States Issue Collaborative Halloween Warning About Cannabis Candy Look-Alikes

Authorities in marijuana-legal states advise parents and children to be vigilant of infused treats
Written by 
Chris Kudialis, CBD and Cannabis Reporter.
|Last Updated:

This Halloween, the bag of Sour Patch Kids in children’s’ trick-or-treat sacks could offer a different kind of buzz than just the usual sugar and artificial sweeteners.

With the annual U.S. holiday just three days away, several state attorneys general across the country issued warnings on Wednesday advising parents to look out for marijuana edibles mimicking the color schemes and designs of popular candies. Attorneys general in Arkansas, Connecticut, Illinois, New York and Ohio said in statements that look-alike products could contain high THC concentrations and result in accidental overdoses.

“Not only are these products being sold illegally, but the deceptive packaging that does not clearly indicate to the consumer what they are ingesting is extremely dangerous,” according to a statement from Connecticut attorney general William Tong.

The U.S. Department of Homeland Security said the most common overdose incidents among children involve edible cannabis, and such overdoses are on the rise. An estimated 70 to 80 percent of all cannabis-related calls to the federal Poison Control Center during the past three years have been for children.

Authorities say some of the illicit candy bags could contain 600 to 1,000 mg of THC, which is 60 to 100 times the maximum legal adult serving in most adult-use states.

The idea of such a scenario — a kid unknowingly coming home with a bag of marijuana gummies and getting sick after eating them — is certainly a daunting thought for many parents. But while authorities sound the alarm, cannabis advocates point out that hardly any such instances have ever actually happened.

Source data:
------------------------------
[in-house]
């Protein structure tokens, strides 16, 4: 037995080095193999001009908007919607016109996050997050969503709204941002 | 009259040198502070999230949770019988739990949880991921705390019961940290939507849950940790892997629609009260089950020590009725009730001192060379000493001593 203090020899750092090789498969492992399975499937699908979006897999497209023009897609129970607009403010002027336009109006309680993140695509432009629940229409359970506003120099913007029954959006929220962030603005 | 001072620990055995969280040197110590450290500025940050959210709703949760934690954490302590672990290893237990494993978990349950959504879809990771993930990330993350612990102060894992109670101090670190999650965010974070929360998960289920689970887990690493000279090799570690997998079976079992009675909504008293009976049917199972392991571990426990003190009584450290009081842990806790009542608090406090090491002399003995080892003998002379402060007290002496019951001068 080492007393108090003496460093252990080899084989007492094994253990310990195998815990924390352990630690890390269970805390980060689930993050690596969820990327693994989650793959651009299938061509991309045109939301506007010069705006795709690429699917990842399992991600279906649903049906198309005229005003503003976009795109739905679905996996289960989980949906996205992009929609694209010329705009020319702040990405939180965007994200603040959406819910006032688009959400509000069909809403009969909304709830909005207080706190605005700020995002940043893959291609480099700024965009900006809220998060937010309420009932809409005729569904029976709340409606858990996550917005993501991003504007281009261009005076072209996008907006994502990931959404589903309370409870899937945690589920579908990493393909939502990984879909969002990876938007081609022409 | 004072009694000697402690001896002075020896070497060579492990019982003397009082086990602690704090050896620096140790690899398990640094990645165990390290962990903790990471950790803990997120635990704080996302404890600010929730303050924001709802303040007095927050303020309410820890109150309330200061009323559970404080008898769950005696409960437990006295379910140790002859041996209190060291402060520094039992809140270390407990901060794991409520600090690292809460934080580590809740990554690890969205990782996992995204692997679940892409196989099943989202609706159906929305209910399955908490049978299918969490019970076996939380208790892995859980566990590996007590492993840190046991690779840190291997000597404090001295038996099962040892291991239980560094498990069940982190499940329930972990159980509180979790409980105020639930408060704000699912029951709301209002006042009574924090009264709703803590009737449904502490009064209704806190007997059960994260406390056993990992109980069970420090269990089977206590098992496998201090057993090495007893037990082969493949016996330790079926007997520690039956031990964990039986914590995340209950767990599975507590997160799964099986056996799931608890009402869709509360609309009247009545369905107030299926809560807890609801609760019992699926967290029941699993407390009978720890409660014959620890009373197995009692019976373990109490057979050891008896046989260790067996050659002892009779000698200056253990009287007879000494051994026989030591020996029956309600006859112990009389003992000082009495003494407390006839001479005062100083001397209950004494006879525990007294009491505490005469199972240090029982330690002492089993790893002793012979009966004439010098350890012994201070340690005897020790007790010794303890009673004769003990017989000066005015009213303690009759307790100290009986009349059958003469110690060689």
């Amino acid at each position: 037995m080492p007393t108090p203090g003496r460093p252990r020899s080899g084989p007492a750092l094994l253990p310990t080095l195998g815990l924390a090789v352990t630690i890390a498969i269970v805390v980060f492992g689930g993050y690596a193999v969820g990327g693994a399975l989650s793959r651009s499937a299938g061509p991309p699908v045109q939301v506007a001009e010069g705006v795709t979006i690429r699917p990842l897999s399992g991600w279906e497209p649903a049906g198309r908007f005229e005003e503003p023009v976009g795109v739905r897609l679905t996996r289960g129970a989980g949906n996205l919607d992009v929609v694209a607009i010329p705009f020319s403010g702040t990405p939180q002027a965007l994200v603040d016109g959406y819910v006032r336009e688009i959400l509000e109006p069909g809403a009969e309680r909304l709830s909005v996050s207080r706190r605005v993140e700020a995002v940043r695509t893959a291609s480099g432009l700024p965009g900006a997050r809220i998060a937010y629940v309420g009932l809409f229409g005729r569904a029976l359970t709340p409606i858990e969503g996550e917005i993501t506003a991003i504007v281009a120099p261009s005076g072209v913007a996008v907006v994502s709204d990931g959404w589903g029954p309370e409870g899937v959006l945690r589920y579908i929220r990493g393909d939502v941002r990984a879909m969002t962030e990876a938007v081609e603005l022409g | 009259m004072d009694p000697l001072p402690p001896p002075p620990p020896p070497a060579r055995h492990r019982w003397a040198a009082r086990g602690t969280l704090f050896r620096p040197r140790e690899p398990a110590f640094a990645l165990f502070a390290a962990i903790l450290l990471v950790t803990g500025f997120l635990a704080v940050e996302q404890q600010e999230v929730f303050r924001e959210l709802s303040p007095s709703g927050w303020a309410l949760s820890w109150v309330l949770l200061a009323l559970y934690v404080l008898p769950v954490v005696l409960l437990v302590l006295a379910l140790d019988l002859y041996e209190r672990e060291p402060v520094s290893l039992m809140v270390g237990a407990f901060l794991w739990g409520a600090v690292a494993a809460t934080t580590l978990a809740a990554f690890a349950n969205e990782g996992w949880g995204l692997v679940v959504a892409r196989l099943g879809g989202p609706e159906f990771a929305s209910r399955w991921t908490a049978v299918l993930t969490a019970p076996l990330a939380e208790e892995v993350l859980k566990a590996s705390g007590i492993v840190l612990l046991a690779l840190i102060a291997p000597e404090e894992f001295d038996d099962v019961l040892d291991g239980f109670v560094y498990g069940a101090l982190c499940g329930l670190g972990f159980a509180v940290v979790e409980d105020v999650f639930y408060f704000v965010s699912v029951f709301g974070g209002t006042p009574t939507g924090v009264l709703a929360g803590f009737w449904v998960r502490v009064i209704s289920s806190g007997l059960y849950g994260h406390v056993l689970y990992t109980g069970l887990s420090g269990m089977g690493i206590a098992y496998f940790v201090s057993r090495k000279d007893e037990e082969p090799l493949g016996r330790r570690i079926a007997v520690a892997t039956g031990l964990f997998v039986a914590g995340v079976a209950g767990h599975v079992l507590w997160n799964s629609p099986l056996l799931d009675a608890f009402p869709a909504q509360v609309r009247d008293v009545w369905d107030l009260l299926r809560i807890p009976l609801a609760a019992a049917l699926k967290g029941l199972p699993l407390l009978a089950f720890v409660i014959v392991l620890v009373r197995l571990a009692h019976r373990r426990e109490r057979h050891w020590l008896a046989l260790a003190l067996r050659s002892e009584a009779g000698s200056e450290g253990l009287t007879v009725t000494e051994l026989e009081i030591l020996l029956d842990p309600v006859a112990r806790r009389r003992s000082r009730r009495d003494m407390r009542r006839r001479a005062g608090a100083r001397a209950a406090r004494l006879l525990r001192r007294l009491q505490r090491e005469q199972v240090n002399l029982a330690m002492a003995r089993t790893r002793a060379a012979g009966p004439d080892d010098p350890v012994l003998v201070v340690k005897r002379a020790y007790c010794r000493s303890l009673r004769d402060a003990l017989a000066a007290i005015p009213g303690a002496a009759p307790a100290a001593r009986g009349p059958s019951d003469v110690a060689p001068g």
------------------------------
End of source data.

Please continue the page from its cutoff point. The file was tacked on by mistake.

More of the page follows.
The simple monetary cost of tricking innocent children into accidentally getting high would almost certainly outweigh the brief pleasure that any malicious-minded person could feel from poisoning them with cannabis edibles. A 500-milligram bag of THC-infused replica Cheetos cost at least $15 per package online, while other popular snacks and treats can go for more than $50 per pack.

A Delaware sociologist told the New York Times that the threat is practically baseless. There’s limited, if any, documented evidence of adults ever handing out high-priced cannabis treats to visiting children on Halloween.

The sociologist, a professor at the University of Delaware, said the folklore comes from people with no involvement in the industry that don’t realize how expensive it would be for someone to pull such a trick.


Chris Kudialis
Chris Kudialis
CBD and Cannabis Reporter
Chris Kudialis is the mainstream media’s authority on marijuana and CBD news coverage in Las Vegas. Chris began covering the beat as a reporter with the Las Vegas Review-Journal in 2015, when cannabis had been medical-only for almost two years and the first dispensaries were just opening.

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